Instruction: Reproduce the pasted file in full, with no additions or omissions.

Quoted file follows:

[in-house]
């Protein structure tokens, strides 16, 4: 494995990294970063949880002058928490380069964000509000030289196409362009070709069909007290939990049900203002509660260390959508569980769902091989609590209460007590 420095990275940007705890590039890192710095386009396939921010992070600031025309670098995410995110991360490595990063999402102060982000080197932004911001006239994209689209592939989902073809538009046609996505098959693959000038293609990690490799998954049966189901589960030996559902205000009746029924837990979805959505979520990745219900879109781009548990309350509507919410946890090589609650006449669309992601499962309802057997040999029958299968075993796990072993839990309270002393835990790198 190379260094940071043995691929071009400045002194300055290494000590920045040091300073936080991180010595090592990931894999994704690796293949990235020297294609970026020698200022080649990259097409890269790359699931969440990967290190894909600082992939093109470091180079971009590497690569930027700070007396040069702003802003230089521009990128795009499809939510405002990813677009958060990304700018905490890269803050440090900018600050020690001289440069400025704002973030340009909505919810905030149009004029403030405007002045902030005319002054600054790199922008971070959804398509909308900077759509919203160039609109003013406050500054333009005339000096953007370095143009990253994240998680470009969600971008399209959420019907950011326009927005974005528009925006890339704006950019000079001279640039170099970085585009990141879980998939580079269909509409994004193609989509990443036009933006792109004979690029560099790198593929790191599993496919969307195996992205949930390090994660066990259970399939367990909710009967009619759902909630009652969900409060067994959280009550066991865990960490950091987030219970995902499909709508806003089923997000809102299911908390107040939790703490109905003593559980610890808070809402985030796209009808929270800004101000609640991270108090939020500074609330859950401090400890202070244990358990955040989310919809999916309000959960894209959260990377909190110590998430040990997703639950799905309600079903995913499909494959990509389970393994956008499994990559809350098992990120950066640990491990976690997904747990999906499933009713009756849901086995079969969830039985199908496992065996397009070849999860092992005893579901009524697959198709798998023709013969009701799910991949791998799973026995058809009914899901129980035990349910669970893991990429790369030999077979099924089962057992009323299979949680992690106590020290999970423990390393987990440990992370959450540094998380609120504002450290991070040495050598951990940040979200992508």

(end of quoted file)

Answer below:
[in-house]
């Protein structure tokens, strides 16, 4: 494995990294970063949880002058928490380069964000509000030289196409362009070709069909007290939990049900203002509660260390959508569980769902091989609590209460007590 420095990275940007705890590039890192710095386009396939921010992070600031025309670098995410995110991360490595990063999402102060982000080197932004911001006239994209689209592939989902073809538009046609996505098959693959000038293609990690490799998954049966189901589960030996559902205000009746029924837990979805959505979520990745219900879109781009548990309350509507919410946890090589609650006449669309992601499962309802057997040999029958299968075993796990072993839990309270002393835990790198 190379260094940071043995691929071009400045002194300055290494000590920045040091300073936080991180010595090592990931894999994704690796293949990235020297294609970026020698200022080649990259097409890269790359699931969440990967290190894909600082992939093109470091180079971009590497690569930027700070007396040069702003802003230089521009990128795009499809939510405002990813677009958060990304700018905490890269803050440090900018600050020690001289440069400025704002973030340009909505919810905030149009004029403030405007002045902030005319002054600054790199922008971070959804398509909308900077759509919203160039609109003013406050500054333009005339000096953007370095143009990253994240998680470009969600971008399209959420019907950011326009927005974005528009925006890339704006950019000079001279640039170099970085585009990141879980998939580079269909509409994004193609989509990443036009933006792109004979690029560099790198593929790191599993496919969307195996992205949930390090994660066990259970399939367990909710009967009619759902909630009652969900409060067994959280009550066991865990960490950091987030219970995902499909709508806003089923997000809102299911908390107040939790703490109905003593559980610890808070809402985030796209009808929270800004101000609640991270108090939020500074609330859950401090400890202070244990358990955040989310919809999916309000959960894209959260990377909190110590998430040990997703639950799905309600079903995913499909494959990509389970393994956008499994990559809350098992990120950066640990491990976690997904747990999906499933009713009756849901086995079969969830039985199908496992065996397009070849999860092992005893579901009524697959198709798998023709013969009701799910991949791998799973026995058809009914899901129980035990349910669970893991990429790369030999077979099924089962057992009323299979949680992690106590020290999970423990390393987990440990992370959450540094998380609120504002450290991070040495050598951990940040979200992508």